Tuesday, March 17, 2009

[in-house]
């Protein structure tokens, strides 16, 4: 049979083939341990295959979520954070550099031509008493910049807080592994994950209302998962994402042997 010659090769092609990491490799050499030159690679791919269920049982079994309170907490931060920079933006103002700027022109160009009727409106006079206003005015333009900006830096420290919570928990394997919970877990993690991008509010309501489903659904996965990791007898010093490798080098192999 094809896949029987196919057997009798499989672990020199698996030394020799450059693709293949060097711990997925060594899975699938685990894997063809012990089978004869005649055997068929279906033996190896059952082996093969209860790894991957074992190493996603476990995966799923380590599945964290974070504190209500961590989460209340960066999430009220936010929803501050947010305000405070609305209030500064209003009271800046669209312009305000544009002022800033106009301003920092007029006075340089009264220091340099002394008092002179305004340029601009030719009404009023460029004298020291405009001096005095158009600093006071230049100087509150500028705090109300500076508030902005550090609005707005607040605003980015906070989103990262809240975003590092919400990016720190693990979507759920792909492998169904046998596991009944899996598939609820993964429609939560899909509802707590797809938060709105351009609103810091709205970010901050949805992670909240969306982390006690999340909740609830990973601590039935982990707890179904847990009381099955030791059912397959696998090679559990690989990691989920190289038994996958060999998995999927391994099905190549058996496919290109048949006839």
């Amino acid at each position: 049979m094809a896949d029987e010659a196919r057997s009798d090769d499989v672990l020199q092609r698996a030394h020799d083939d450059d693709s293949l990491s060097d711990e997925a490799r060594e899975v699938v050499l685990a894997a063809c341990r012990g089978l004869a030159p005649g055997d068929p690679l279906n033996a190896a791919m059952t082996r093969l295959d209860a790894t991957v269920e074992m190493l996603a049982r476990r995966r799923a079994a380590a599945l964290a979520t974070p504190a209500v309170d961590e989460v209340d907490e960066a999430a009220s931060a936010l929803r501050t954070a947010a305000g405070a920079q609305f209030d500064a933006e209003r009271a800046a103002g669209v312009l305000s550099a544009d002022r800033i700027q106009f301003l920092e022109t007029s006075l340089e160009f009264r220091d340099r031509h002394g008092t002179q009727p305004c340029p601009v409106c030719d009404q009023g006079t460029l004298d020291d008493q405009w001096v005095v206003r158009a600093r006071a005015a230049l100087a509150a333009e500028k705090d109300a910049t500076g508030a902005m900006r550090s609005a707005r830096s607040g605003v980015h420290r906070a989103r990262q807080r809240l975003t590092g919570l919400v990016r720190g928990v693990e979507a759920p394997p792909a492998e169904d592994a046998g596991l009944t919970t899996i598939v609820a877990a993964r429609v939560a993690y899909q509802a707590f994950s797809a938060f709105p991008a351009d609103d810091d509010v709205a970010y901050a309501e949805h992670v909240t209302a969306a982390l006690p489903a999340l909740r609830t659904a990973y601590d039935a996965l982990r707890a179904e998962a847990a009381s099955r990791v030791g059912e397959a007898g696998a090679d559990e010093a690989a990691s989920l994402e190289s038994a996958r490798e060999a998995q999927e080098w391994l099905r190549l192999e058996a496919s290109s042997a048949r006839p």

It would be appropriate to get pleasantly embroiled in something Irish today And as it happens I did my duty this morning - quite without realizing it – by sending away for a book called ACTING IRISH IN HOLLYWOOD by Ruth Barton. A compendium of bio/career assessments on Irish-born actors who found some degree of fame and fortune in American movies. Though it includes high- profilers like Richard Harris, Maureen O’Hara and Colin Farrell, the drawing card for me was the chapter devoted to one of my personal favorites, the elusive Constance Smith. A Limerick-born beauty who won a movie-star lookalike contest in the late 40’s (her resemblance was to Hedy Lamarr), and leap-frogged into films, first in Britain (initially one scene in Richard Attenborough’s BRIGHTON ROCK where the Lamarr lookalike thing was exploited to brief but stunning effect) then Hollywood. She got to me the first time I saw her. Dark Hair, alabaster skin, a lovely voice , which along with her general air of graceful melancholy, managed to convey a great deal more than her scripts generally supplied. And I’ve always been surprised that stardom eluded her. She was a 20th Century Fox contractee – installed on the same casting merry-go-round as Debra Paget, Audrey Dalton and Jean Peters. But by the mid-50’s she’d left America, drifting into a European Dolce Vita phase that found her more prominent in tawdry tabloid stories than on movie screens. I’d gleaned a few details about her sad, tumultuous life over the years. But this book promises to fill in a lot of the blanks – with, hopefully, some appreciation for the special qualities she brought to her roles. Smith played opposite an interesting assortment of leading men – Richard Widmark, Dan Dailey, Cornel Wilde, Jack Palance and Richard Conte, among others. Today she’s hardly remembered. But watch her in MAN IN THE ATTIC, standing at the foot of a staircase charmingly introducing herself to Jack Palance and see if you aren’t just as enthralled as he is.